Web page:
Watching the Democratic Debate: Fear vs. Anger

Debate (1 of 1)I am a pragmatist and I think that the best we can do in the current climate is to prevent backsliding and hope for some small incremental gains. from a post on facebook by a Hillary Clinton supporter

Watching Hillary Clinton and Bernie Sanders going at it during the debate in Milwaukee, I was taken by the huge difference in their underlying energetics, for lack of a better word (humm, maybe underlying emotion would be better). As an aside, I just recently realized that both Trump and Sanders say huge in the same way, yuuge, and they both say it alot, end aside. Of course, both Clinton and Sanders preach hope but the stronger message from Clinton is fear and from Sanders it is anger. From that base, their solutions are radically different: Clinton says, in effect, Don’t reach for the brass ring,  you’ll fall off the horse and Sanders, in effect, says You won’t get the brass ring if you don’t reach for it.

If you’re worldview is fear based, we should not make promises we can’t keep, because that will further, I think, alienate Americans, Hillary is the logical choice. If your worldview is anger based, what has happened is, I think, the American people have responded to a series of basic truths, and that is that we have today a campaign finance system which is corrupt, Bernie is for you. I understand that it is way more complicated than that, still I think each is supported by a different bedrock.

Through a fear anger lens, it is easier for me to understand why Sanders is polling better with young people and Hillary with old people. I’m an old person, I am now closer to 76 than 75, and – in many ways – I am an anomaly, but where I join my age group is in our concern with what we can’t do, from running up a sand dune to driving all night to go skiing. Young people don’t carry that concern, that sense of limitations, or at least not as much. What young people do carry more than most old people is anger. Yes, there are lots of angry old people – and Bernie is one of them – but that anger is usually attached to resignation and young people haven’t learned resignation yet. I’m getting nervous that this is sounding more negative than I feel and I want to put in a disclaimer, I don’t think of fear and anger as bad motivators.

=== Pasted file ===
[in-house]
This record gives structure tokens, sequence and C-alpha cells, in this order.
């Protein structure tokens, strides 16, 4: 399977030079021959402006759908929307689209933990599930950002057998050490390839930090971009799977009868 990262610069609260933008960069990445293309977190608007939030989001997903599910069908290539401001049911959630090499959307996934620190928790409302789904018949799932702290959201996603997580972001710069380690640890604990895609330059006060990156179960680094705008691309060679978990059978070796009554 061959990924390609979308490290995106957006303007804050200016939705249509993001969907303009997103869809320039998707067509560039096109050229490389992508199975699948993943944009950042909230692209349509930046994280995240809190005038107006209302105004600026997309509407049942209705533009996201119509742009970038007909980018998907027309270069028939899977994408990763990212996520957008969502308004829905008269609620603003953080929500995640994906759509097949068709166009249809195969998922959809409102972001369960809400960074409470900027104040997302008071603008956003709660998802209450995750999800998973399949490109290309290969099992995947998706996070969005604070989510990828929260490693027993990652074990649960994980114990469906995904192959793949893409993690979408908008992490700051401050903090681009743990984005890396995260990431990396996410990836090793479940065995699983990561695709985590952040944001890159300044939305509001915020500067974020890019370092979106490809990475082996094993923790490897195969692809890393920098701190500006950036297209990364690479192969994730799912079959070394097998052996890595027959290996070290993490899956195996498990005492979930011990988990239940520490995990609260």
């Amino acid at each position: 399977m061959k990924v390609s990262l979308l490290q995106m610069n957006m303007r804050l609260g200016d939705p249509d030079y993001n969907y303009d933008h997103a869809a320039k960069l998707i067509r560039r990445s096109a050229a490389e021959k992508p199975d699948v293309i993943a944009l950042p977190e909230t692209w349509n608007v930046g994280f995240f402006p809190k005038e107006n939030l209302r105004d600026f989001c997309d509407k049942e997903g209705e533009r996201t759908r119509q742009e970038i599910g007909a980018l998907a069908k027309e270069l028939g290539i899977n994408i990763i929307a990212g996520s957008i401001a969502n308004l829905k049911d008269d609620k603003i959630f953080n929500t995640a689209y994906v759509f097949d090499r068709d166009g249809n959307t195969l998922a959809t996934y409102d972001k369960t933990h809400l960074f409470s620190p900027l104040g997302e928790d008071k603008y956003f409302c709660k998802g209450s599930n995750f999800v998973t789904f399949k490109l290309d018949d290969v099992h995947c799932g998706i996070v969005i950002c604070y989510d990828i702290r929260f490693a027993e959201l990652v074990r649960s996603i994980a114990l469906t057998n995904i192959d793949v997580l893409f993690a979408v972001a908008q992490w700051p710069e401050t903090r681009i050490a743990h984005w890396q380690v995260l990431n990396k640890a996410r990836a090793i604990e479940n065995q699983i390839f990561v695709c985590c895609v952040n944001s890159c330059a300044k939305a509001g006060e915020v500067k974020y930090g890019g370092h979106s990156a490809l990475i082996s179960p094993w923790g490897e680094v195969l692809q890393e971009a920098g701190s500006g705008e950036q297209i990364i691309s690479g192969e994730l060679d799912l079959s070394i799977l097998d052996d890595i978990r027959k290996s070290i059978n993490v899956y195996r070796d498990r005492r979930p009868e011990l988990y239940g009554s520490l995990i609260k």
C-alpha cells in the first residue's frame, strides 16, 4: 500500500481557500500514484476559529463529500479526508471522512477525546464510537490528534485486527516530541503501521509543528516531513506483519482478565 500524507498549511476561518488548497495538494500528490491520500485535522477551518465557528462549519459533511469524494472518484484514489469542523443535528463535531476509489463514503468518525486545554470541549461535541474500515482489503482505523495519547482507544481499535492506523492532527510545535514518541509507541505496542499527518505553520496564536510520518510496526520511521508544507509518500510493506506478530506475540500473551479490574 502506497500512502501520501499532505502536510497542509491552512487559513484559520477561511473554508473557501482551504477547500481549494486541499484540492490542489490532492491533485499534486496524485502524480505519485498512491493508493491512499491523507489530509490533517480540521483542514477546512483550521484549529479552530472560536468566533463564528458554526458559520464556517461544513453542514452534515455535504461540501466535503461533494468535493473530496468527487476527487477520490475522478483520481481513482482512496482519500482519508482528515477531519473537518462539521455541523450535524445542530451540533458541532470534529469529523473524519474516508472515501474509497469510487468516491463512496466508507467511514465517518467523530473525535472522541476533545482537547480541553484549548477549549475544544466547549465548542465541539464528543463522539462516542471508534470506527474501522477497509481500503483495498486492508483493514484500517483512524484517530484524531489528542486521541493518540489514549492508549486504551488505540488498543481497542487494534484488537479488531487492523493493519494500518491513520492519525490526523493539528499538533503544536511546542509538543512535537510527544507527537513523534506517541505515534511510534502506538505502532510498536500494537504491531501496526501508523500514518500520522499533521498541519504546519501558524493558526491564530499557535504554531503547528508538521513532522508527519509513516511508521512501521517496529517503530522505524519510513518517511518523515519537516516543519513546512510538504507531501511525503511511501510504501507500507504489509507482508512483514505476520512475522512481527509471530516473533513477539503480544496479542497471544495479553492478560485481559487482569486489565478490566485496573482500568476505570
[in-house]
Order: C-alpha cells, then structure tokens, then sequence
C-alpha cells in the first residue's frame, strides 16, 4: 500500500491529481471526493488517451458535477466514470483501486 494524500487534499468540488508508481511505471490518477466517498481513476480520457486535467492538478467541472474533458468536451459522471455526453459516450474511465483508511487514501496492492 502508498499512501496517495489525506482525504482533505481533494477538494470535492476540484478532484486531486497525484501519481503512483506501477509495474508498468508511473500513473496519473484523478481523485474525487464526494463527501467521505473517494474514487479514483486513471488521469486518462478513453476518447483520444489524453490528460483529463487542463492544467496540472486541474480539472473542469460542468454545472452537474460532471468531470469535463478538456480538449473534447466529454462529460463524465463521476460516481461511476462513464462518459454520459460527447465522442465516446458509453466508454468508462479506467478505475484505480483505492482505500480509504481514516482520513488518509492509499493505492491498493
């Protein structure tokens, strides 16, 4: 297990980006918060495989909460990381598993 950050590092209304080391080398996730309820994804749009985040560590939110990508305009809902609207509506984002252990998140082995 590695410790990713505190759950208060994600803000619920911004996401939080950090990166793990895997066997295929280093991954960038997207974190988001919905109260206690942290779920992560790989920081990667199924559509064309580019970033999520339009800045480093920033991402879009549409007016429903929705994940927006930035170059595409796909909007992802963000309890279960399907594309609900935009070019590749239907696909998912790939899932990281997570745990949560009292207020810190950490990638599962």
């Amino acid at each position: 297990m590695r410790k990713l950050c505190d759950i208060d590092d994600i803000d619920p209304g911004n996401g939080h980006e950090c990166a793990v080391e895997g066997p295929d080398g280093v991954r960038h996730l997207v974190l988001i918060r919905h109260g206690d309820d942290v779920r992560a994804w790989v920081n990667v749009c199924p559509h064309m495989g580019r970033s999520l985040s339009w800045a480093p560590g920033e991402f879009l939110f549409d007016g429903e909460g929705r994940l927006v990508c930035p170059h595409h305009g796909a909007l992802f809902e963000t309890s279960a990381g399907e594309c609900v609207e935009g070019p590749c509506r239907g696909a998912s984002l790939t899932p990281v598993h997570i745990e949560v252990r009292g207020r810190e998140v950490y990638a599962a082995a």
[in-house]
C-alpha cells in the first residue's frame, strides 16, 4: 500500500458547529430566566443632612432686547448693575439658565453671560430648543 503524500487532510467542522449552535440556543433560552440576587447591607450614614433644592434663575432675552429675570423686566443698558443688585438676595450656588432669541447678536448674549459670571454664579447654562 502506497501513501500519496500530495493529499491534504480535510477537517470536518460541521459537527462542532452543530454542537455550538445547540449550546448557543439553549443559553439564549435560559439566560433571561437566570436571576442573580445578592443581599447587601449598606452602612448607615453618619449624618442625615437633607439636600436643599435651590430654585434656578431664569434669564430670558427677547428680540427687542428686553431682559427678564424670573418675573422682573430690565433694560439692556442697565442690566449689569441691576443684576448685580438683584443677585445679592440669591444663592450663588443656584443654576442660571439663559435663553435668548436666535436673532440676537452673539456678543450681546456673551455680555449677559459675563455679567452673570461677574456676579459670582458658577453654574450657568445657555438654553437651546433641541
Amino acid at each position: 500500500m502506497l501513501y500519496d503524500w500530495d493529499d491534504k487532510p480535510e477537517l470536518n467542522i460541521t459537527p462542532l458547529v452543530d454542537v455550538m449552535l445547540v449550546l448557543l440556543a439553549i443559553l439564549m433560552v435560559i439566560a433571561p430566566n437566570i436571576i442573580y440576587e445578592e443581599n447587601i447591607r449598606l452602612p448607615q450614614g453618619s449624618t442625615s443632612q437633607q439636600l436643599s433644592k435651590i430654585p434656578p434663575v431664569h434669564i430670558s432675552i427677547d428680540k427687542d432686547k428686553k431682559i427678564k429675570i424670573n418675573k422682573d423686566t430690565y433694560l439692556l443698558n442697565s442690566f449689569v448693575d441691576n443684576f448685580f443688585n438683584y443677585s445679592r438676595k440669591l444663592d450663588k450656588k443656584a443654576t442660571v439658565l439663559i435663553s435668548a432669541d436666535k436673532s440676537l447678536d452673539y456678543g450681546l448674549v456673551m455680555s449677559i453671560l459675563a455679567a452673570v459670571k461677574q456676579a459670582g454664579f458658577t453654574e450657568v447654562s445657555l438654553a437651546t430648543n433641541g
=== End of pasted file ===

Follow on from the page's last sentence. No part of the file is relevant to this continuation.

In addition, Hillary presents herself as an accomplished technocrat who wants to be president, I’ve come forward with, for example, a plan to revitalize coal country, the coalfield communities that have been so hard hit by the changing economy….I think I’m the most qualified, experienced, and ready person to be the president and the commander in-chief. I am sort of fascinated that Hillary would use the same strategy that failed her against Obama. When I was a carpenter, there was an expression that I often heard, If it doesn’t fit, get a bigger hammer. and that seems to be Hillary’s modus operandi, she lost to Obama not because of her message but because she didn’t have enough money, the problems we have in Syria and Libya are not that we shouldn’t have gone there but that we haven’t gone in hard enough. When the primary numbers started to turn against her in the Obama campaign, Hillary just lowered her head and worked harder. Her main strength is her tenaciousness.

Bernie, on the other hand, presents himself as a candidate who thinks about the big picture, in Libya, for example, the United States, Secretary Clinton, as Secretary of State, working with some other countries, did get rid of a terrible dictator named Gadhafi. But what happened is a political vacuum developed. ISIS came in, and now occupies significant territory in Libya….Judgment matters as well. And she and I looked at the same evidence coming from the Bush administration regarding Iraq. I led the opposition against it. She voted for it. Bernie doesn’t get bogged down in details and when asked How are going to make this work? his answers are usually vague and often tangential, wandering back to Income Inequality. Counter-intuitively, that is Bernie’s strength: he has a theme to his campaign, he has a reason to be president, and it makes him feel authentic. Bernie gives off a hard to pin down vibe. I don’t think he started off expecting to win as much as to influence the election, and he doesn’t have as much to lose. Now he is in a place he didn’t expect to be and the question is, At 74, can he grow into this new role?


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